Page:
Impingement cooling of gas turbine blades or vanes

- Alstom (Switzerland) LTD

A turbine blade or vane comprises an impingement tube located generally in a radial direction within the blade or vane aerofoil, the impingement tube comprising two parts, extending into the blade or vane from opposite radial ends thereof and locating against a specially formed rib which extends generally chordwise around the leading edge of the aerofoil.

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Description

CROSS REFERENCE TO RELATED APPLICATION

This application is the US National Stage of International Application No. PCT/GB03/01321, filed Mar. 27, 2003 and claims the benefit thereof. The International Application claims the benefits of British Patent application No. 0207171.0 GB filed Mar. 27, 2002, both of the applications are incorporated by reference herein in their entirety.

FIELD OF THE INVENTION

The present invention relates to aerofoil-shaped gas turbine components such as rotor blades and stator vanes, and to impingement tubes used in such components for cooling purposes.

BACKGROUND TO THE INVENTION

Modern gas turbines often operate at extremely high temperatures. The effect on the turbine blades and/or stator vanes can be detrimental to the efficient operation of the turbine and can, in extreme circumstances, lead to distortion and possible failure of the blade or vane. In order to overcome this risk, high temperature turbines may include hollow blades or vanes incorporating so-called impingement tubes. These are hollow tubes that run radially within the blades or vanes. Cooling air is forced into and along these tubes and emerges through suitable apertures into the void between the tubes and the inner surfaces of the hollow blades or vanes. Air expelled from the apertures impinges on the inner surfaces of the hollow blades or vanes (so-called “impingement cooling”) and also creates an internal airflow to cool the blade or vane.

Normally, blades and vanes are made by casting. Impingement tubes may be inserted into the hollow structure from one or the other end and welded or otherwise fixed in place. Chordwise extending ribs are also often cast inside the blades, mainly to direct coolant and to provide a greater cooling surface area. These ribs, or selected of them, may serve as location spacers for the impingement tubes, so as to create the necessary internal space for the cooling air.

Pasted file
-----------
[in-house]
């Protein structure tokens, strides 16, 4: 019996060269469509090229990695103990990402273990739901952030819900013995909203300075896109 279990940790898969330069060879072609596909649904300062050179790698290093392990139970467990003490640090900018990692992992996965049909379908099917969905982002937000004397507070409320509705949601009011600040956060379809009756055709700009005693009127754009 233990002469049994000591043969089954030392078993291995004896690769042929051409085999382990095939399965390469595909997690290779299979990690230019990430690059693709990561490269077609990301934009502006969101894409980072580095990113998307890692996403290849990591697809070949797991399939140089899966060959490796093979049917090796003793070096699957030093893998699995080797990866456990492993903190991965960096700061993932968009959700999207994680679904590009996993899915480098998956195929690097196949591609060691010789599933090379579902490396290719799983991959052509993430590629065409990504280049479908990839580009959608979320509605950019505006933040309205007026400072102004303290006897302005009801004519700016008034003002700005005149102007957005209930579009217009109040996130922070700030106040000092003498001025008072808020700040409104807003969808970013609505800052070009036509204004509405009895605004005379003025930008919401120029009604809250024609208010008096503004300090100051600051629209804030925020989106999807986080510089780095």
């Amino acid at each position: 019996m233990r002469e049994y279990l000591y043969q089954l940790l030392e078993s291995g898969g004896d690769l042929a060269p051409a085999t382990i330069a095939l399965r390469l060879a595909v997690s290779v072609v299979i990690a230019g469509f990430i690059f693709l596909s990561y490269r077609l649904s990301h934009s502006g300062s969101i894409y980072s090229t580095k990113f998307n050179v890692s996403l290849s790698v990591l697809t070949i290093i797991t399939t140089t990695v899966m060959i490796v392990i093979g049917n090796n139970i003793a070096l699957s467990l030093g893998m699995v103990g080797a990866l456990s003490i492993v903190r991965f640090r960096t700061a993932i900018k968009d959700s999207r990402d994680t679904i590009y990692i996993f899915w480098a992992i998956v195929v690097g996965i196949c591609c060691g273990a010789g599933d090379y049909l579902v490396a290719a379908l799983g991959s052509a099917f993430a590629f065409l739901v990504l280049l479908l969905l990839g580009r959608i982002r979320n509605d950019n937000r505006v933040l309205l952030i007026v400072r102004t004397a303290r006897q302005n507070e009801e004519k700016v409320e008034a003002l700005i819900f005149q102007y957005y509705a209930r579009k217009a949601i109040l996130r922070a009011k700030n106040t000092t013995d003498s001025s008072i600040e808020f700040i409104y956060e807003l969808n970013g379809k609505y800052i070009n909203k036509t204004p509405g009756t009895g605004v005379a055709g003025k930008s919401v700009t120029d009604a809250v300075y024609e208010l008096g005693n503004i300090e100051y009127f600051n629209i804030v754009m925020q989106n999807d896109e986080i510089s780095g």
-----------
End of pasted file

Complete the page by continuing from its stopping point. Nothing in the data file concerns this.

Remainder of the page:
Problems arise with fitting impingement tubes into the latest generation of blades or vanes in that the aerofoil sections of the blades or vanes may be extremely complicated. Hollow aerofoils may feature multidirectional curvature. In some designs, the mid-section may actually be smaller than either the tip or hub sections. A technique for enabling an impingement tube to be fitted inside such a hollow turbine blade or vane is therefore a necessity.

SUMMARY OF THE INVENTION

Accordingly, the present invention provides a turbine component comprising a hollow aerofoil, a chordwise extending rib provided on the interior surface of the hollow aero-foil, and an impingement tube within the aerofoil, the impingement tube being formed as two separate sections that extend spanwise through the aerofoil and have confronting ends that both locate on the rib.

A plurality of chordwise extending ribs may be provided on the interior surface of the hollow aerofoil, additional to the rib that locates the confronting ends of the impingement tube sections.

The rib that locates the confronting ends of the impingement tube sections may be discontinuous. It may have a chevron-shaped cross-section thereby to engage the said adjacent ends of the sections of the impingement tube, which may be bevelled in a complementary way to the chevron-shaped rib. Alternatively, the rib may have a lip-shaped cross-section, thereby to engage the adjacent-ends of the sections of the impingement tube.

At least one of the adjacent ends of the sections of the impingement tube may have an end wall there-across. Apertures may be provided in or adjacent to the or each end wall to allow cooling air to exit the sections and cool the inner surface of the blade or vane near the mid-height region thereof.

BRIEF DESCRIPTION OF THE DRAWINGS

The present invention will be described with reference to the drawings, in which:

FIG. 1 is a perspective wire-frame view of the aerofoil of a hollow turbine blade or vane;

FIG. 2 is a chordal cross-section through FIG. 1 to show the spacing of an impingement tube from the inner surface of the blade or vane;

FIG. 3 is a phantom drawing showing the location of a two-part impingement tube inside a hollow blade or vane;

FIG. 4 is an enlarged view of part of FIG. 3, showing cross-sectional detail of an internal chordal rib; and